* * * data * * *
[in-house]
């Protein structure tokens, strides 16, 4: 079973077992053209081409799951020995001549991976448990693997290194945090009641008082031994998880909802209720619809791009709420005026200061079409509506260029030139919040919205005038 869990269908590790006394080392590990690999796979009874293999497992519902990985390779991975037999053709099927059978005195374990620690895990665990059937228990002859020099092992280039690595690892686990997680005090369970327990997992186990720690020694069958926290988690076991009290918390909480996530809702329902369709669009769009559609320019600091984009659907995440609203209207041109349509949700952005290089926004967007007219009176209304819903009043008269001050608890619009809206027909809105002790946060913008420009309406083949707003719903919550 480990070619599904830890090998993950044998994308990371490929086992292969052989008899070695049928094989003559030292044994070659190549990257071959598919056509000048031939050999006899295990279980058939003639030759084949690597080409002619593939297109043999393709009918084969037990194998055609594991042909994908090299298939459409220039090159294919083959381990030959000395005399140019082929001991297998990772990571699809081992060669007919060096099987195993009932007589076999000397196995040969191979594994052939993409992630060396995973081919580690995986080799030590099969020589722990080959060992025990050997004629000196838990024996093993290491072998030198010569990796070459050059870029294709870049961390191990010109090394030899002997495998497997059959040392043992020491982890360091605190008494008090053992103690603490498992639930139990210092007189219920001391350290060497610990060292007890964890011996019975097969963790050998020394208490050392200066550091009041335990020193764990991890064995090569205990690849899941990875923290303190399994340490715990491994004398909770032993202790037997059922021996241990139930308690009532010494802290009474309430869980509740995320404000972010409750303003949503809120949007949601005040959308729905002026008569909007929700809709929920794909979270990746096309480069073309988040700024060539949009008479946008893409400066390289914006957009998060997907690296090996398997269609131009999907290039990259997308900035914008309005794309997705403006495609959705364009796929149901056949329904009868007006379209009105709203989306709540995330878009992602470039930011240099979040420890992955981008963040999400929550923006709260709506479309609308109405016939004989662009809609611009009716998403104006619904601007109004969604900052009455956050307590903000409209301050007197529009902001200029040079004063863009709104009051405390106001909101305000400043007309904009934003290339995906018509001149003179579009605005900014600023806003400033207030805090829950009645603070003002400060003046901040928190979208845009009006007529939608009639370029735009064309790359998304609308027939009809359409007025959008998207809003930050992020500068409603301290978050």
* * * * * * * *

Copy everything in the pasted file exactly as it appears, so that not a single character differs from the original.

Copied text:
[in-house]
């Protein structure tokens, strides 16, 4: 079973077992053209081409799951020995001549991976448990693997290194945090009641008082031994998880909802209720619809791009709420005026200061079409509506260029030139919040919205005038 869990269908590790006394080392590990690999796979009874293999497992519902990985390779991975037999053709099927059978005195374990620690895990665990059937228990002859020099092992280039690595690892686990997680005090369970327990997992186990720690020694069958926290988690076991009290918390909480996530809702329902369709669009769009559609320019600091984009659907995440609203209207041109349509949700952005290089926004967007007219009176209304819903009043008269001050608890619009809206027909809105002790946060913008420009309406083949707003719903919550 480990070619599904830890090998993950044998994308990371490929086992292969052989008899070695049928094989003559030292044994070659190549990257071959598919056509000048031939050999006899295990279980058939003639030759084949690597080409002619593939297109043999393709009918084969037990194998055609594991042909994908090299298939459409220039090159294919083959381990030959000395005399140019082929001991297998990772990571699809081992060669007919060096099987195993009932007589076999000397196995040969191979594994052939993409992630060396995973081919580690995986080799030590099969020589722990080959060992025990050997004629000196838990024996093993290491072998030198010569990796070459050059870029294709870049961390191990010109090394030899002997495998497997059959040392043992020491982890360091605190008494008090053992103690603490498992639930139990210092007189219920001391350290060497610990060292007890964890011996019975097969963790050998020394208490050392200066550091009041335990020193764990991890064995090569205990690849899941990875923290303190399994340490715990491994004398909770032993202790037997059922021996241990139930308690009532010494802290009474309430869980509740995320404000972010409750303003949503809120949007949601005040959308729905002026008569909007929700809709929920794909979270990746096309480069073309988040700024060539949009008479946008893409400066390289914006957009998060997907690296090996398997269609131009999907290039990259997308900035914008309005794309997705403006495609959705364009796929149901056949329904009868007006379209009105709203989306709540995330878009992602470039930011240099979040420890992955981008963040999400929550923006709260709506479309609308109405016939004989662009809609611009009716998403104006619904601007109004969604900052009455956050307590903000409209301050007197529009902001200029040079004063863009709104009051405390106001909101305000400043007309904009934003290339995906018509001149003179579009605005900014600023806003400033207030805090829950009645603070003002400060003046901040928190979208845009009006007529939608009639370029735009064309790359998304609308027939009809359409007025959008998207809003930050992020500068409603301290978050």